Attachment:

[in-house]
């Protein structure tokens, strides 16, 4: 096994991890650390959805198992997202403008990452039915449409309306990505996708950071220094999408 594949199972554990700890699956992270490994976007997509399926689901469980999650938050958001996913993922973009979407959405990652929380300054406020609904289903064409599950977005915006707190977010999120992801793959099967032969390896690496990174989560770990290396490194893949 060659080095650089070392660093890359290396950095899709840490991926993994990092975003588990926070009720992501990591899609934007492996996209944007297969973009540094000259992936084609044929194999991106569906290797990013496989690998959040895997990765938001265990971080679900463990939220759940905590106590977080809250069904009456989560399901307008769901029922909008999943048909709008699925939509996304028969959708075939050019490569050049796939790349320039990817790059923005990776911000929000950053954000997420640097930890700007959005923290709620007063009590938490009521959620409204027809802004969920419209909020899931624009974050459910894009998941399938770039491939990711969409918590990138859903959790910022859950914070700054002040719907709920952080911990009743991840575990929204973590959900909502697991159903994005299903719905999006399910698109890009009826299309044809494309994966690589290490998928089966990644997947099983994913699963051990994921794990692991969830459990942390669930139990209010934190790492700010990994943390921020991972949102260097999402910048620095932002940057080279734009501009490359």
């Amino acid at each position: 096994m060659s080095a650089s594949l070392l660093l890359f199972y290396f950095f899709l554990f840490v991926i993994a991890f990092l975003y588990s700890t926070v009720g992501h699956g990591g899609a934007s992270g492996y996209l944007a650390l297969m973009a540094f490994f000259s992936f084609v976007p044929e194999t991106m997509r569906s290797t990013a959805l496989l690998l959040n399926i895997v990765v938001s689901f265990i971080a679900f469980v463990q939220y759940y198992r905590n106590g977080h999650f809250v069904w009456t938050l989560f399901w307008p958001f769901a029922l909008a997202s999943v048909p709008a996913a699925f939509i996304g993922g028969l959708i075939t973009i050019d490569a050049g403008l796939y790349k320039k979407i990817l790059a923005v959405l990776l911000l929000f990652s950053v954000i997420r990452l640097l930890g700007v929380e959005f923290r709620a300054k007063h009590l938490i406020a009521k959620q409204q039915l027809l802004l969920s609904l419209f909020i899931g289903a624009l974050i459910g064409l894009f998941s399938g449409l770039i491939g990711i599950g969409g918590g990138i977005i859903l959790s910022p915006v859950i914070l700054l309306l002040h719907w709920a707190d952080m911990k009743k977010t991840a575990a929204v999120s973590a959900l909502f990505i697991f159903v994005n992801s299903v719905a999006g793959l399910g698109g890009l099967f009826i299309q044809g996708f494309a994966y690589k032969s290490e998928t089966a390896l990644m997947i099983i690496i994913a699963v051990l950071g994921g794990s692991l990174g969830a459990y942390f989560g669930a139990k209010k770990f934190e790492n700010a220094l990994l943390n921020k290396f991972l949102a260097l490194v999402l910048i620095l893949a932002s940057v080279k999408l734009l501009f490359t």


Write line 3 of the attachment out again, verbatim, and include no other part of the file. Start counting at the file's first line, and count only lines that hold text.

């Amino acid at each position: 096994m060659s080095a650089s594949l070392l660093l890359f199972y290396f950095f899709l554990f840490v991926i993994a991890f990092l975003y588990s700890t926070v009720g992501h699956g990591g899609a934007s992270g492996y996209l944007a650390l297969m973009a540094f490994f000259s992936f084609v976007p044929e194999t991106m997509r569906s290797t990013a959805l496989l690998l959040n399926i895997v990765v938001s689901f265990i971080a679900f469980v463990q939220y759940y198992r905590n106590g977080h999650f809250v069904w009456t938050l989560f399901w307008p958001f769901a029922l909008a997202s999943v048909p709008a996913a699925f939509i996304g993922g028969l959708i075939t973009i050019d490569a050049g403008l796939y790349k320039k979407i990817l790059a923005v959405l990776l911000l929000f990652s950053v954000i997420r990452l640097l930890g700007v929380e959005f923290r709620a300054k007063h009590l938490i406020a009521k959620q409204q039915l027809l802004l969920s609904l419209f909020i899931g289903a624009l974050i459910g064409l894009f998941s399938g449409l770039i491939g990711i599950g969409g918590g990138i977005i859903l959790s910022p915006v859950i914070l700054l309306l002040h719907w709920a707190d952080m911990k009743k977010t991840a575990a929204v999120s973590a959900l909502f990505i697991f159903v994005n992801s299903v719905a999006g793959l399910g698109g890009l099967f009826i299309q044809g996708f494309a994966y690589k032969s290490e998928t089966a390896l990644m997947i099983i690496i994913a699963v051990l950071g994921g794990s692991l990174g969830a459990y942390f989560g669930a139990k209010k770990f934190e790492n700010a220094l990994l943390n921020k290396f991972l949102a260097l490194v999402l910048i620095l893949a932002s940057v080279k999408l734009l501009f490359t």